Observed on January 4 each year, World Braille Day celebrates the significance of braille, a distinct form of communication and inscribed language for blind or visually challenged people. Braille was invented by Louis Braille in the year 1809 and the day commemorates the birthday of this man. The idea behind the day is to raise awareness about the forms of communication that prove useful for the visually challenged. Since many establishments such as hospitals, restaurants and even banks do not offer braille forms of their printed resources, World Braille Day serves as a reminder to make things more accessible to visually impaired people. It motivates everyone to establish more independence and accessibility for the visually impaired.
Who was Louis Braille?
Louis Braille was a French educator who had lost his eyesight when he was just three after an accident with a stitching awl. Despite losing his eyesight, he stood out and excelled in education. He invented braille- a new form of reading and communicating in 1809 and promptly mastered it. Ironically, braille made use of an awl-like stylus for inscribing marks in the paper which could be felt and deciphered by the blind. Braille is a combination of numerical and alphabetic symbols, each of which is represented via six dots. It is based on Charles Barbier’s night writing system which was essentially a tactile military code developed in response to Napolean’s demand for a medium for soldiers who communicated during the night without any source of light.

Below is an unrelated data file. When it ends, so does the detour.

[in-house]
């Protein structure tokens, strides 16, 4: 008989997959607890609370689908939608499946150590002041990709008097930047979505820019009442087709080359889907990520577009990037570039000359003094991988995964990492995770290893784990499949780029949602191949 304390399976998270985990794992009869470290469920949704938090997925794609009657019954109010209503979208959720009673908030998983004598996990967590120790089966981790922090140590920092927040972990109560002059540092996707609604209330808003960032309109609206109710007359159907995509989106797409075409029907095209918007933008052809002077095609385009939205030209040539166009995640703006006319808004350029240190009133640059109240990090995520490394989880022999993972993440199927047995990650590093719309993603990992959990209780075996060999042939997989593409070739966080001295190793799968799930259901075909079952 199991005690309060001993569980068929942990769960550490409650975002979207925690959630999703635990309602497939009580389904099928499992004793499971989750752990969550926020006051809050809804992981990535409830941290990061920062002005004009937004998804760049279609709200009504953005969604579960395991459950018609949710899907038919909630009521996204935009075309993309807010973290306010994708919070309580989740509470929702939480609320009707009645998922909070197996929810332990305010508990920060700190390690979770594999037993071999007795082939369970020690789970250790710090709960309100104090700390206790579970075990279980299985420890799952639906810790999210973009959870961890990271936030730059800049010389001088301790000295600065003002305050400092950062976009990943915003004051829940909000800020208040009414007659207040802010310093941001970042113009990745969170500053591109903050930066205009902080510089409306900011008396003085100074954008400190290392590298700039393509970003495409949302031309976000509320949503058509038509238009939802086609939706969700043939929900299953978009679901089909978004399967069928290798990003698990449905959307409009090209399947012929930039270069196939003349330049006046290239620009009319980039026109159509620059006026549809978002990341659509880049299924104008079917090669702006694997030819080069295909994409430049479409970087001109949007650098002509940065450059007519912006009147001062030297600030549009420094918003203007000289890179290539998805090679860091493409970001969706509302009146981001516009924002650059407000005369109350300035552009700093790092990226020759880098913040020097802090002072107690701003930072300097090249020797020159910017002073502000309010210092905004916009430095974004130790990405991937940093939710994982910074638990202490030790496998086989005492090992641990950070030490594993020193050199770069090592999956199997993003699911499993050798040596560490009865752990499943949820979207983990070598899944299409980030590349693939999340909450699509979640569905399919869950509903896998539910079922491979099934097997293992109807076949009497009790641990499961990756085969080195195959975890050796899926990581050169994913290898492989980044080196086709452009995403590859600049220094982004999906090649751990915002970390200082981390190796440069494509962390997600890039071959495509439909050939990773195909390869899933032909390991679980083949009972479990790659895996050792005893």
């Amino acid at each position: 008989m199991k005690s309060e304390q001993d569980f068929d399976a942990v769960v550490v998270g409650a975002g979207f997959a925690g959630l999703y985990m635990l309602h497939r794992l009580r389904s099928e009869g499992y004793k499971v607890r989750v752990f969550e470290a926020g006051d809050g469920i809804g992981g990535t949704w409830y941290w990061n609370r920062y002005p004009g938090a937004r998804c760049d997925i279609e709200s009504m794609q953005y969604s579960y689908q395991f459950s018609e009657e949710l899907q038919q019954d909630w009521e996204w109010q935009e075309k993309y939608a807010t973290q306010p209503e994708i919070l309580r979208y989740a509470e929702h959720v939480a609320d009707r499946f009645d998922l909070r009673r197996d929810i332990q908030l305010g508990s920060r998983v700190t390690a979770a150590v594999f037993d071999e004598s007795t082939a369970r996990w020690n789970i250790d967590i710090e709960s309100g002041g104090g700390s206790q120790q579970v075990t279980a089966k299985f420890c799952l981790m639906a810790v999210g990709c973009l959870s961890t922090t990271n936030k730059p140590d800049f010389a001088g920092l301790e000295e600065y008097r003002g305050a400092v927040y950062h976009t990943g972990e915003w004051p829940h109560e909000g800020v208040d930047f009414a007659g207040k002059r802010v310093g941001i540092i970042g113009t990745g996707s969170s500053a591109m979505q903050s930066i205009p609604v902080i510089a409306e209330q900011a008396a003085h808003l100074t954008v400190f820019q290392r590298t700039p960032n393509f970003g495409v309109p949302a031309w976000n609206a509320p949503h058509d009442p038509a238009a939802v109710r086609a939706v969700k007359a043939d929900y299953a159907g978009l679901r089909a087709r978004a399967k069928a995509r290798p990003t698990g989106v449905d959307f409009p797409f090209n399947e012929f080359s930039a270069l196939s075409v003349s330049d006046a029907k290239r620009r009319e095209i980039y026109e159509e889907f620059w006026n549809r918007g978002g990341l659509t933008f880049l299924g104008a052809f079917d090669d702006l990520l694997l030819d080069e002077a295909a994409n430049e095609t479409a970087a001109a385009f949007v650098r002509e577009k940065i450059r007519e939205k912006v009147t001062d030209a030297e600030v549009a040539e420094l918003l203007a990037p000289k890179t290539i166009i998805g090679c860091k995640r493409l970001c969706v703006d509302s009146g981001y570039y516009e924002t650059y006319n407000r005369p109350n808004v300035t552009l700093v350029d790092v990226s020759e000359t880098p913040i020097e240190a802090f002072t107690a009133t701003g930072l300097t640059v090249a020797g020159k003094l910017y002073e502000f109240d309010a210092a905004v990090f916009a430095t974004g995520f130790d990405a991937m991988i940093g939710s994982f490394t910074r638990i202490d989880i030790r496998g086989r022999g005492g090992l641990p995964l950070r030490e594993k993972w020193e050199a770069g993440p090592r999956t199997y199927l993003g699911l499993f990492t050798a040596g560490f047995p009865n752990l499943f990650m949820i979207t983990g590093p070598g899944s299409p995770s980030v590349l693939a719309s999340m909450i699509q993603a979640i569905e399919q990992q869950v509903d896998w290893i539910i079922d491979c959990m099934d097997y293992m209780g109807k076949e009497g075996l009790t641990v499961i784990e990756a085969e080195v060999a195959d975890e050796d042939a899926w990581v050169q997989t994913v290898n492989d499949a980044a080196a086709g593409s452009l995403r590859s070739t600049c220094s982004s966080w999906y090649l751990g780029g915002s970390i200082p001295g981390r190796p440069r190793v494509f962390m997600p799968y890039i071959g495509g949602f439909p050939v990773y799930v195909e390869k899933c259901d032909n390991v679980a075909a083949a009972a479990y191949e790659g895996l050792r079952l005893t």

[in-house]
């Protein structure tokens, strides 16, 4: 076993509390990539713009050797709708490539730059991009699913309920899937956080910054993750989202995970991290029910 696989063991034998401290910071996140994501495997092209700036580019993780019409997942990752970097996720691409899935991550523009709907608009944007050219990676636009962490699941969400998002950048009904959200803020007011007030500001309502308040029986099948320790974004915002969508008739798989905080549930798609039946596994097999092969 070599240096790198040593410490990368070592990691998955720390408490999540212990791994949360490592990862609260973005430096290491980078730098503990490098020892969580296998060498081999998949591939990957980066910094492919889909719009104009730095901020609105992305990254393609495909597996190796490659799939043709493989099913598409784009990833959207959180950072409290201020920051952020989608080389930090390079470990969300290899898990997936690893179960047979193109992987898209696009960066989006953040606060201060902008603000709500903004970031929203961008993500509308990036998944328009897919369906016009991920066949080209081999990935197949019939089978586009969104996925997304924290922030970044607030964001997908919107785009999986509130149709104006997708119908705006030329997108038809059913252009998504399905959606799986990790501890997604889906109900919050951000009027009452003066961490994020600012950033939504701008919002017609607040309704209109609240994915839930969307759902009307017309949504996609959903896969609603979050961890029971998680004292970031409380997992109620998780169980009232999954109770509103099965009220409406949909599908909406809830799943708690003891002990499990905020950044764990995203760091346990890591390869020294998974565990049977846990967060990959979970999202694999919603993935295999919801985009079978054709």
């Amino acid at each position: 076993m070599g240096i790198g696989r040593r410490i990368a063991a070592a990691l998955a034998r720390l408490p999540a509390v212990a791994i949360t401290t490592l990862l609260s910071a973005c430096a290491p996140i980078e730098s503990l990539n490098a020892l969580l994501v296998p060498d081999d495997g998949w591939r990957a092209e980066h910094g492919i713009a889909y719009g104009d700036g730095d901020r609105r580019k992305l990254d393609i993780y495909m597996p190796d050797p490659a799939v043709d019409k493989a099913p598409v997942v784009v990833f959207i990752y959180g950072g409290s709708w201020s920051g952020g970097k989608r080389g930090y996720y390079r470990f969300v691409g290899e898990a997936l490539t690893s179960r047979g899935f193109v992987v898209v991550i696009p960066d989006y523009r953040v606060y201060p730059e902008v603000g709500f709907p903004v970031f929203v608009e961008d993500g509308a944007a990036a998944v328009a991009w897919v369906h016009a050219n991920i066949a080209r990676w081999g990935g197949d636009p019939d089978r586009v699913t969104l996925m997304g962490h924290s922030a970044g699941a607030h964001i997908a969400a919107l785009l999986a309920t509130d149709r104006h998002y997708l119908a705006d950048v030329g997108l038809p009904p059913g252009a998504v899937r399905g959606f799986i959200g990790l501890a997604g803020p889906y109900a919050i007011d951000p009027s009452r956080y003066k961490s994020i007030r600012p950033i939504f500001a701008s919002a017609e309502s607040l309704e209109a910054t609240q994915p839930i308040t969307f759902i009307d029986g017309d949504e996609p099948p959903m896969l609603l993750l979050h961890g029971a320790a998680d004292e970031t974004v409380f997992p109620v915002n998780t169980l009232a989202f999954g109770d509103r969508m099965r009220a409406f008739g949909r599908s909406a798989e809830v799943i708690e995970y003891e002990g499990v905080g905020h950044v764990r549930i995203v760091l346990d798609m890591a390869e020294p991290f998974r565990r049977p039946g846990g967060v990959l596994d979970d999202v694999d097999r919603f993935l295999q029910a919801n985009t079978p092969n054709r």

Braille passed away in 1852 and didn’t survive long enough to witness how popular his invention would ultimately become. Braille began to be taught in schools around the U.S by 1916 to blind students. In the years that followed, it gained popularity and became the key form of communication and reading for the blind in many different countries. To date, the braille medium of communication continues to be the most widely used system for visually challenged people across the globe.
Significance of World Braille Day
The first time the day had been celebrated was on 4 January 2019. United Nations General Assembly had chosen the date for World Braille Day via a declaration in November 2018. World Braille Day offers an opportunity to people working in different sectors to raise awareness to be more concerned about blind people and address the issues faced by them. It also highlights the fact that the system is still missing from many establishments and the significance of producing works in braille.
This World Braille Day 2021, let us pledge to raise awareness by offering all important documents in accessible formats such as braille because everyone deserves and is legally entitled to similar services and accommodations, regardless of ability. Let’s do our bit to make the world more accessible for everyone.